Although I didn’t get the delayed cord clamping as I had hoped or an unassisted delivery of the placenta, I thought that my labour experience was wonderful.  It was as close to natural as medically allowed at the time and we got to meet our gorgeous healthy baby.  He’s such a lovely little boy and we love him so much.  We couldn’t imagine our lives without him now.  
Mamahood is hard, I’m like a zombie half of the time. I think I’m running on adrenaline if I’m honest.  My emotions are also all over the place and initially I was second guessing my decisions when caring for Aiden, but now I just trust my own judgements.  After a shaky start, we’ve now established breastfeeding and Aiden is gaining weight like a superstar.  He initially lost weight which is normal in newborns, but he has now surpassed his birth weight and the health visitor is very happy with him.  My postpartum recovery is going well and the soreness from the stitches subsided within the first week.  I do have a post planned about my postpartum body image, but surprisingly I’m actually comfortable with my new body.
We’re slowly getting to grips with our new kind of ‘normal.’ Alfie returned to work this week, so Aiden and I have been having lots of mummy and baby quality time.  I’m really looking forward to our adventures together.   Thanks again for all of your messages, comments and emails of congratulations on Aiden’s birth, we really appreciate them all. 
How were your emotions throughout the birth of your baby (s)?  How did you find the initial first few days at home?


Now that I’m a new mum, one of my primary concerns apart from caring for my little man is ensuring that my body is nourished as much as possible to help my body heal and give my baby the healthiest start in life whilst breastfeeding.  I’m not rushing to lose the weight that I gained during pregnancy as I want this to be done in a sensible and balanced way.  To be fair, this is the last thing on my mind now with a newborn baby to care for.  I know that with some well-balanced nutrition and a wholesome approach things should hopefully fall into place slowly but surely.


I do think that there is far too much pressure on new mamas to drop the pounds after birth, but I’m going to do my best to ignore the BS and concentrate on doing things my way.  This will involve my usual balanced approach of wholesome and nutrient dense food, but you can be sure as hell that I will still be eating cake and pizza too.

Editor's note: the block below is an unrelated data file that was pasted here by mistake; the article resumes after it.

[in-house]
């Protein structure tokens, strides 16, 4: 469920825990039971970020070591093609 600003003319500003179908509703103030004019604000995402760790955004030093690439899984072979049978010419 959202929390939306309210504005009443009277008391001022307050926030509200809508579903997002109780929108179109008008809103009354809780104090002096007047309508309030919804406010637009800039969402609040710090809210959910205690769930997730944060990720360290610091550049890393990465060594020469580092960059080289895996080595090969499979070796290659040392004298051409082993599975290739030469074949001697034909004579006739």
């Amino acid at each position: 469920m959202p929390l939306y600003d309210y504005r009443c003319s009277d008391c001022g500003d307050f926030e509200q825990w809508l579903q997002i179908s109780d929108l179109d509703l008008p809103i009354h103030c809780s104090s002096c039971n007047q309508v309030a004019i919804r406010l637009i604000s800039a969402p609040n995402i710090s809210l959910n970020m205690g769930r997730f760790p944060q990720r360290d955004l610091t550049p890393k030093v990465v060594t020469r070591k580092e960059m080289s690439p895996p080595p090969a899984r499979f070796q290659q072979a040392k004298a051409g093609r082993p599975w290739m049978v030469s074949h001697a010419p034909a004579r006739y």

Recently, I was offered the chance of an interview conducted on my behalf with AXA PPP healthcare physiologist David Williams, who specialises in dieting and sport and exercise science.  For this particular post the questions are centred around postnatal nutrition and care. 

Are there any restrictions on what can I eat now I’ve had the baby?

There’s no real reason to cut out any specific foods once you’ve given birth, and it’s important to get back to a healthy, balanced diet as soon as possible. The healthier your diet, the more prepared your body will be for the healing process, whether from a natural or caesarean birth. Foods that were out of bounds during pregnancy, such as shellfish, should be fine to consume again after the birth, and they contain essential Omega 3. It’s vital to remember that you will transfer whatever you eat to your baby if you are breastfeeding, so try to have things like caffeine and alcohol in moderation, and stick to a maximum of two cups of tea or coffee per day. Make sure you keep a close eye on your baby all the time to see if they are reacting differently to your milk. Some babies can react badly to the protein in cow’s milk for example, so if you are consuming cow’s milk and then breastfeeding, keep your eyes peeled for any rashes and get in touch with your health worker as soon as possible if you notice anything unusual.